I know that the Hanbury-Brown and Twiss effect can be used to measure the size of stars. Can it also be used to measure the size of galaxies?
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2answers
197 views

Does the recent re-count of stars in elliptical gallaxies affect our understanding of the universal mass balance?

I've seen several popular reports of a new count of low-mass stars in elliptical galaxies (here's one). Edit: Pursuant to several correct comments I've changed the title to agree with the actual ...
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1answer
161 views

Population I and II stars

I have been thinking about the formation of the galaxy. I can easily understand that old, low-metallicity stars are in the halo, but I'm missing something when it comes to the disk. If ...
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3answers
162 views

Shapes of galaxies

I've heard most of galaxies are spiral or ellipsoid shaped. Is it true? If true, then why they form in such shapes? How did arms of the spiral galaxies form?
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6answers
219 views

Why are distant galaxies not actually tiny bits of matter?

Distant galaxies are said to be moving away from the Milky Way (and us) at speeds approaching the speed of light. Since Special Relativity tells us that any object moving away from us at a velocity of ...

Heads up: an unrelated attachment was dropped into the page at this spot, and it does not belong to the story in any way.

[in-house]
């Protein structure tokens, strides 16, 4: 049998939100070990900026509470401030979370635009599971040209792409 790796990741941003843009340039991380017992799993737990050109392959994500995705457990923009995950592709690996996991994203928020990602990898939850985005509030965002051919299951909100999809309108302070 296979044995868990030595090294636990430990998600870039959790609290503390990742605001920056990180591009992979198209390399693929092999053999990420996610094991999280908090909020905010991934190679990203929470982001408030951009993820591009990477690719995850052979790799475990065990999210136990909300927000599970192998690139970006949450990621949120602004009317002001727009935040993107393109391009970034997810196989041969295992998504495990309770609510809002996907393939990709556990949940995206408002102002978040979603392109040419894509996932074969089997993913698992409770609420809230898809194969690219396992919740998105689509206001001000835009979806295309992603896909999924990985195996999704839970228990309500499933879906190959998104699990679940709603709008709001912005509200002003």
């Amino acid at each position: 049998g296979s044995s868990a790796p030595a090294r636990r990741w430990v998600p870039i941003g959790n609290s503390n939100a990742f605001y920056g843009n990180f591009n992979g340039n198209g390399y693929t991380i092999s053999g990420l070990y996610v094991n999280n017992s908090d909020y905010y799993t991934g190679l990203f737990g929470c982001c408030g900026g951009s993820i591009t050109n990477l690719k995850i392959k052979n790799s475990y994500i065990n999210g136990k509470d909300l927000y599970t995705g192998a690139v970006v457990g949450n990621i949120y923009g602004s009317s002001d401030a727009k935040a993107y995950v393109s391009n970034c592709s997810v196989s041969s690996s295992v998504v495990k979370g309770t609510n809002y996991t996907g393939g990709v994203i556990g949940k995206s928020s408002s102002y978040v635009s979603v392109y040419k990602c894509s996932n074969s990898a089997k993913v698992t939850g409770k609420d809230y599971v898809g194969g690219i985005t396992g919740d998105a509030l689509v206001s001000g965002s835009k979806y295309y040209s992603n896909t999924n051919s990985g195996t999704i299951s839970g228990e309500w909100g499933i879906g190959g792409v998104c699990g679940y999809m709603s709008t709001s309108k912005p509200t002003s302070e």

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1answer
62 views

Correlation between large-scale galaxy structure and CMB fluctuations?

During a relatively non-technical astronomy seminar the other day, the speaker displayed the famous WMAP full-sky image as an aid to describing what the CMB is, the scale of its fluctuations, etc. ...
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2answers
128 views

Galaxies that are newer than our own one

Can we see any galaxies/stars that are newer than our own galaxy? As light takes (c) amount of times to reach us - so relatively speaking, light which would have left the newer galaxy (and far enough ...